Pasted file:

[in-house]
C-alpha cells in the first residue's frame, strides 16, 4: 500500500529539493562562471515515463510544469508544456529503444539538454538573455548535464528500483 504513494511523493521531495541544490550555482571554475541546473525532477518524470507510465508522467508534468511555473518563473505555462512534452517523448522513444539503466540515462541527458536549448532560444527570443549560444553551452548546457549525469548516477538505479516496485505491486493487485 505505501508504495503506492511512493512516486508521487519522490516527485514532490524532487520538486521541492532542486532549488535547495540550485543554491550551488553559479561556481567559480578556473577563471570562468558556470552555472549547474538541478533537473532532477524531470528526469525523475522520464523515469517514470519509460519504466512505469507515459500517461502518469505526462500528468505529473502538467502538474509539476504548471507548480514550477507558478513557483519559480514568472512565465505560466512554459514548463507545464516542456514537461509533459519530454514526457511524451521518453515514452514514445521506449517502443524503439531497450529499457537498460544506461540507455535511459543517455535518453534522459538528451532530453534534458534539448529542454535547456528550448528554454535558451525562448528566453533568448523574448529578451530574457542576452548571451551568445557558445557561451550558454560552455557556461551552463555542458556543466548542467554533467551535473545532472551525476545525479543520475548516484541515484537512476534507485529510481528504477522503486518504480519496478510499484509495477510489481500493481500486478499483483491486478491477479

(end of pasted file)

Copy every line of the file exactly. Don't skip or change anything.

[in-house]
C-alpha cells in the first residue's frame, strides 16, 4: 500500500529539493562562471515515463510544469508544456529503444539538454538573455548535464528500483 504513494511523493521531495541544490550555482571554475541546473525532477518524470507510465508522467508534468511555473518563473505555462512534452517523448522513444539503466540515462541527458536549448532560444527570443549560444553551452548546457549525469548516477538505479516496485505491486493487485 505505501508504495503506492511512493512516486508521487519522490516527485514532490524532487520538486521541492532542486532549488535547495540550485543554491550551488553559479561556481567559480578556473577563471570562468558556470552555472549547474538541478533537473532532477524531470528526469525523475522520464523515469517514470519509460519504466512505469507515459500517461502518469505526462500528468505529473502538467502538474509539476504548471507548480514550477507558478513557483519559480514568472512565465505560466512554459514548463507545464516542456514537461509533459519530454514526457511524451521518453515514452514514445521506449517502443524503439531497450529499457537498460544506461540507455535511459543517455535518453534522459538528451532530453534534458534539448529542454535547456528550448528554454535558451525562448528566453533568448523574448529578451530574457542576452548571451551568445557558445557561451550558454560552455557556461551552463555542458556543466548542467554533467551535473545532472551525476545525479543520475548516484541515484537512476534507485529510481528504477522503486518504480519496478510499484509495477510489481500493481500486478499483483491486478491477479